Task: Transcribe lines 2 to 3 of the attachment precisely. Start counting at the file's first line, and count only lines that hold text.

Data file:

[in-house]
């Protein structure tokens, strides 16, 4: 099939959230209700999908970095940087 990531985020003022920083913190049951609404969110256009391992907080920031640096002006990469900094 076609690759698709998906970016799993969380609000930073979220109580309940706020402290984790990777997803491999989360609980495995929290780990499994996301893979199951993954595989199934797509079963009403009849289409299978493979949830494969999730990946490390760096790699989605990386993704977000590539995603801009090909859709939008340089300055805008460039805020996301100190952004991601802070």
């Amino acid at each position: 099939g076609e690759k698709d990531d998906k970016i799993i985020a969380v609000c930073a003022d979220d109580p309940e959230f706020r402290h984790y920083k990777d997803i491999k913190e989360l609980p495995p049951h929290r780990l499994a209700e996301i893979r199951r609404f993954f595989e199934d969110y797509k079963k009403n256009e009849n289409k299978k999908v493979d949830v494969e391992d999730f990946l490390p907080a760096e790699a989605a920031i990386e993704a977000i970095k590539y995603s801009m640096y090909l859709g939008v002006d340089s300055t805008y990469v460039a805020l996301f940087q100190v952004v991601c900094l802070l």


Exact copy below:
């Protein structure tokens, strides 16, 4: 099939959230209700999908970095940087 990531985020003022920083913190049951609404969110256009391992907080920031640096002006990469900094 076609690759698709998906970016799993969380609000930073979220109580309940706020402290984790990777997803491999989360609980495995929290780990499994996301893979199951993954595989199934797509079963009403009849289409299978493979949830494969999730990946490390760096790699989605990386993704977000590539995603801009090909859709939008340089300055805008460039805020996301100190952004991601802070």
């Amino acid at each position: 099939g076609e690759k698709d990531d998906k970016i799993i985020a969380v609000c930073a003022d979220d109580p309940e959230f706020r402290h984790y920083k990777d997803i491999k913190e989360l609980p495995p049951h929290r780990l499994a209700e996301i893979r199951r609404f993954f595989e199934d969110y797509k079963k009403n256009e009849n289409k299978k999908v493979d949830v494969e391992d999730f990946l490390p907080a760096e790699a989605a920031i990386e993704a977000i970095k590539y995603s801009m640096y090909l859709g939008v002006d340089s300055t805008y990469v460039a805020l996301f940087q100190v952004v991601c900094l802070l």